An Indefinite Hiatus

My last post on this blog was in March.

Then I started dating, working overtime, committing to spending time in this community I live in and and trying to figure out how to create a culture that seeks and displays the Kingdom of God, and serving in the college community at my church. 

Mandatory overtime is complete, and a summer of 48-hour weeks winds down. 

As I look at life, I see clearly that I can pursue many good things.  But if I pursue everything I've been attempting these past months, I will not be able to do all of them well. 

And so I am taking a break, for some time, from this photography business.  I've loved the ride, the people, the experimentation.  This has been a great learning experience and I hope to order my life so that I can return to photography - it's such a joy to create these images with my clients.

There is too much going on for me to do this photography and to do it as well as my clients deserve.

Pick what matters most.  Chase it down.  Do it well! 

Shrink your Circle

Why do we live in one community, drive two or three counties over to work, get gas here and haircuts there, and worship at a church several zip codes away?

Not everyone does this, but many do in this Baltimore-Washington metropolitan area.  Apparently (at least in 2010), less than 20% of Maryland residents had a commute time of less than 15 minutes.  Everyone else is sitting on the Beltway or ICC, and maybe there's a couple oddballs (affectionately, this!) biking their 10-mile route every day.

My drive to work averages around 45 minutes.  My drive to church averages 20 minutes.  This is probably average for this area.

My roommate walks or bikes to work, is thinking about committing to the church that's maybe half a mile down the street, and chooses to purchase groceries and other needs as close to the house as possible.

How would the culture change if instead of a vast interconnected (shallowly-connected?) network, we shifted our physical lives into a vast number of tightly-knit smaller communities?

How much more effective would the church be in its obligation to care for the poor, widows, orphans, foreigners, needy, neighbors next door, if all Christians shrunk their circles so as to have more time (and money) and peace to spread into their ministry?

I am where I am supposed to be for now. Nevertheless, my next season of life - and all the rest of them! - will have, in some way, an intentionally-pursued smaller circle.



The snow, fallen; the evening activity, canceled.  What now?  A camera, warm clothes, and the forest beneath a full moon yet half-concealed by swift wisps of cloud.

He walks, pausing occasionally.  A dog barks down the street, children play in the cul-de-sac around the bend.  But the forest is quiet.  He sees the tracks - a fox walked past some time ago.  A rabbit bounded through the yard.  Deer trotted off to a place of warmth.  But now, amidst the trees, only silence.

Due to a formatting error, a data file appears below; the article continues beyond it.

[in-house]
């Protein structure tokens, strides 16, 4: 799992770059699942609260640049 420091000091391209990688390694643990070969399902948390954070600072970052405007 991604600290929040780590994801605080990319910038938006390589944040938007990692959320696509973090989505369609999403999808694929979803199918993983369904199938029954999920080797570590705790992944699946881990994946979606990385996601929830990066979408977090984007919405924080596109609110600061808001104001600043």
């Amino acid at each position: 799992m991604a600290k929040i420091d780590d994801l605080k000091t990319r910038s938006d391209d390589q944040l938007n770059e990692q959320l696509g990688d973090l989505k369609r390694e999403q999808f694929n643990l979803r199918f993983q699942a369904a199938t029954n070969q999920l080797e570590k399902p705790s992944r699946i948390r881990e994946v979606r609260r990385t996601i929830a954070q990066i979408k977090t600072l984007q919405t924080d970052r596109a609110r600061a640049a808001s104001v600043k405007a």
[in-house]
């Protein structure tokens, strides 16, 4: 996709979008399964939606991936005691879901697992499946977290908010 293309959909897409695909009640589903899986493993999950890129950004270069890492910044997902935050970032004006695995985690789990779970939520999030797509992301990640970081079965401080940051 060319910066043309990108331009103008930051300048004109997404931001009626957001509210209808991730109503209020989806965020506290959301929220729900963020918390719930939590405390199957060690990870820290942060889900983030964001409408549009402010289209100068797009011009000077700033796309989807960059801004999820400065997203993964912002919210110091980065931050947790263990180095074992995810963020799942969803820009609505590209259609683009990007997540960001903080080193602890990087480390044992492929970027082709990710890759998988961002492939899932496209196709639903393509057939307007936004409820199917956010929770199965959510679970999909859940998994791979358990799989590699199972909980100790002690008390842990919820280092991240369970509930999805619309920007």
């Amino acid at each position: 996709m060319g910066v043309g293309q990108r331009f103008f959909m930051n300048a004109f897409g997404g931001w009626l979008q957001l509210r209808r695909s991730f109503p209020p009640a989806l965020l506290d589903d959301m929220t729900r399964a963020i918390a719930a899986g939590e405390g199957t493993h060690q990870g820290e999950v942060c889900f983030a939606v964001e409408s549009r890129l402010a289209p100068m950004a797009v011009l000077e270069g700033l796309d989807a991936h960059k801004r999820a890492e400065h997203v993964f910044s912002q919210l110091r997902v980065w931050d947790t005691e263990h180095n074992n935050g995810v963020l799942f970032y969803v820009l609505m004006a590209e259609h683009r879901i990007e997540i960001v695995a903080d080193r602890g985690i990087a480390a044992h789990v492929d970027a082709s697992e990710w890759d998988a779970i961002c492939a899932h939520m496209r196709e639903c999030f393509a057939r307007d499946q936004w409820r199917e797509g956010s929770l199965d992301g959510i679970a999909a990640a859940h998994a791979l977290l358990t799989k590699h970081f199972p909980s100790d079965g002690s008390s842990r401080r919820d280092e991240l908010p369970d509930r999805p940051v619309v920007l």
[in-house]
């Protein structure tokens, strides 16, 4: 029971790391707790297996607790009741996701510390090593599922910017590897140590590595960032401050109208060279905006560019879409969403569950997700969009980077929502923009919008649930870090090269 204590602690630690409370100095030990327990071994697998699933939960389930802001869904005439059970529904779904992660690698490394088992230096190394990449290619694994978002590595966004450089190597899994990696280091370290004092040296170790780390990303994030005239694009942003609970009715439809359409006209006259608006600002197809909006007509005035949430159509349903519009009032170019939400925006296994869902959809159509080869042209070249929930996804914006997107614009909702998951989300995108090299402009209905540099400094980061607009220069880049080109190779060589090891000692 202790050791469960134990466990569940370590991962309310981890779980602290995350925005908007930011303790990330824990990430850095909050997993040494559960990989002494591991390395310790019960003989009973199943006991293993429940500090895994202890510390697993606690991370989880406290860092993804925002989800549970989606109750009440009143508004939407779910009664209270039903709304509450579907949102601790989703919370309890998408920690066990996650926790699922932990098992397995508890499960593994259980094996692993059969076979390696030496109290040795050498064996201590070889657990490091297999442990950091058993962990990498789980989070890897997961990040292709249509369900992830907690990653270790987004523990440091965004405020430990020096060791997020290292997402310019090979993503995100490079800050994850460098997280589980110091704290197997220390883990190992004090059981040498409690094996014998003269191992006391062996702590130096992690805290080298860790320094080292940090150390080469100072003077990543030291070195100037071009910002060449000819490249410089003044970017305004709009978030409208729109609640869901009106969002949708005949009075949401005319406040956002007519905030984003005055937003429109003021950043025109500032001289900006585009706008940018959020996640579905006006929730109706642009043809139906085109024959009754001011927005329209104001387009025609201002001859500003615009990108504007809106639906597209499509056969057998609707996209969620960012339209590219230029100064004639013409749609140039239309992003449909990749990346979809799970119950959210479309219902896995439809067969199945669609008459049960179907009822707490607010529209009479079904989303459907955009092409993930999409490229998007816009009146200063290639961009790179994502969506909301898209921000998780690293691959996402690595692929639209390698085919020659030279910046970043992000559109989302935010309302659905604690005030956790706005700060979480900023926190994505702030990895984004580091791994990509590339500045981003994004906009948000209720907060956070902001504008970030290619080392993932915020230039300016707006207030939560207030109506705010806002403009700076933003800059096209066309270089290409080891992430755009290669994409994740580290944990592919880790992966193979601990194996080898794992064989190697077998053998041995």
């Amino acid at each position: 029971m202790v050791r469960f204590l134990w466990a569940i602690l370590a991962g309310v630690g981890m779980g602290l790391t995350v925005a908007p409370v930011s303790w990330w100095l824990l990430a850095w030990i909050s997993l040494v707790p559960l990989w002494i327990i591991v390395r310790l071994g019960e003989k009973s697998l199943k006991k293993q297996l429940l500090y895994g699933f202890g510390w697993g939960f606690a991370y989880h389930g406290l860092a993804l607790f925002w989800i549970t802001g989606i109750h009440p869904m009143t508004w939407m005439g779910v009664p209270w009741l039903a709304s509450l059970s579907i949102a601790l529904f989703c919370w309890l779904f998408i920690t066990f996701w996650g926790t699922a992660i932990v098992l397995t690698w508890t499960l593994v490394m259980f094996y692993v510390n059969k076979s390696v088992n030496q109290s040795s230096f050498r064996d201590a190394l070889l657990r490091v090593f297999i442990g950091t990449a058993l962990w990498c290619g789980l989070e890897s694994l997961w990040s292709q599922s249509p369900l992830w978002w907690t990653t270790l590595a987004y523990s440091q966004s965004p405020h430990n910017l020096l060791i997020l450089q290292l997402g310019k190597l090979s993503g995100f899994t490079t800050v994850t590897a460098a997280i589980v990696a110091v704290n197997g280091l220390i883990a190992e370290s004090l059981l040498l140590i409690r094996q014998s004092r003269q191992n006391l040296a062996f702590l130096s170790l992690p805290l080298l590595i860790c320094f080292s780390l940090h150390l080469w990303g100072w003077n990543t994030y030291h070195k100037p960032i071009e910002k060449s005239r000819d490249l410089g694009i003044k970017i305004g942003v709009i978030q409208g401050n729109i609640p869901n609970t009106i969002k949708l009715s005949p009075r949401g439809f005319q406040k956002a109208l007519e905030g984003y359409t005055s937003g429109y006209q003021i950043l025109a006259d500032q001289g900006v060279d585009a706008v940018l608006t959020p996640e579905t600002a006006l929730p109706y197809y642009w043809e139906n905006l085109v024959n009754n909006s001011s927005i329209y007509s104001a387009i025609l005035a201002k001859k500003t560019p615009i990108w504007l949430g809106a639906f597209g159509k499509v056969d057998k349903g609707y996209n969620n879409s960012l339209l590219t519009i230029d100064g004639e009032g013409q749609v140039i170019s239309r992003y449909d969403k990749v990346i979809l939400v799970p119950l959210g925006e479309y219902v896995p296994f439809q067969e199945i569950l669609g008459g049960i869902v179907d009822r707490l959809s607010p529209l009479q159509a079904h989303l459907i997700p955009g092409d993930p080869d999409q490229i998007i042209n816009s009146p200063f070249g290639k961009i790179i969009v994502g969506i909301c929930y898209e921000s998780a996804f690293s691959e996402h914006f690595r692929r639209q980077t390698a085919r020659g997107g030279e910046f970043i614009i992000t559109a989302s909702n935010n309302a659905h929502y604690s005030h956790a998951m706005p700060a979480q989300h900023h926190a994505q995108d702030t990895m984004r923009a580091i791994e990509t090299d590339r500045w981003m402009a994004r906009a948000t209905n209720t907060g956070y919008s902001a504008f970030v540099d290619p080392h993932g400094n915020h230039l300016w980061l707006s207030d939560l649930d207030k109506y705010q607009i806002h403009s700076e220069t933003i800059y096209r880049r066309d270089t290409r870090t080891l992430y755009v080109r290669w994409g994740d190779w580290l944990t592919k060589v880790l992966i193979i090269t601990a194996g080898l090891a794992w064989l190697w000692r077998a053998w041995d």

He walks past the stream and up the embankment to the railroad tracks, to the bridge he has been to countless times.  Sets up the tripod and camera, takes a photo, adjusts, another photo, adjusts again until satisfaction hits, the camera is placed elsewhere, and the process begins again.

Each image, thirty seconds of light waves hitting an electronic sensor, recorded to memory.  Thirty seconds to think - what's next?  Where is he heading?  An impossibility becomes possible with unforeseen suddenness.  Habits, expectations, processes change and mold to a new 40-hour workweek life.  Jesus Christ is making all things new and he can never let go of that, but his heart breaks for the brokenhearted who can't see hope and he fights the feeling -the lie- of uselessness as he wonders how he might be a part of restoration.

The shutter closes; another image appears.  Adjust, reposition, again.

Back to thoughts of change and the unknown.  Back to the house. 

The forest is quiet.

How to Eat

I just read The Sheer Ecstasy of Being a Lunatic Farmer over the past week, having heard about Joel Salatin and Polyface Farms through a random decision to watch Food, Inc. two years ago.   He makes an incredible array of assertions, which I am inclined to trust from the outset, though I wish he did footnote something and cite some sources.  High school research papers come back to haunt, it would seem!  That aside, I thoroughly enjoyed his book and his thoughts.  Maybe I'll start farming some day.

Regardless, I am excited to start taking deliberate steps to eat better food from local farms.  It's frustrating to know that many choices I make as a consumer can aid injustice in some form - clothes I buy may be sewn by faraway peoples receiving less pay than they ought, food I eat may be farmed in a way that destroys the land and imprisons farmers into indentured servitude for a large agribusiness company.  I'd love to be sure that the workers making the clothes I wear, tending the crops I eat, building the mechanical devices I use are justly compensated. The more I learn, the more I'll have to change habits, I suppose.  If we Christians believe we're part of God's mission in healing the earth, restoring people to right relationship with Him, rescuing the captives, breaking every chain - everything comes under scrutiny.  How then shall we live?  I will constantly be re-answering this question as I grow older. 

Right now?  I'll buy some more of my food locally, from farms that are taking deliberate steps to heal the land and do agriculture in holistic ways.  I'll take the time to cook most of my meals (this I have been doing fairly consistently over the last two years).  And hopefully a few friends will make some small decisions along the way and things will snowball.

There's enough disjointed rambling for now.  In the meantime, Howard County folks, check out some neat sites:

Howard County Conservancy

The Zahradka Farm

Clark's Farm

Love Dove Farms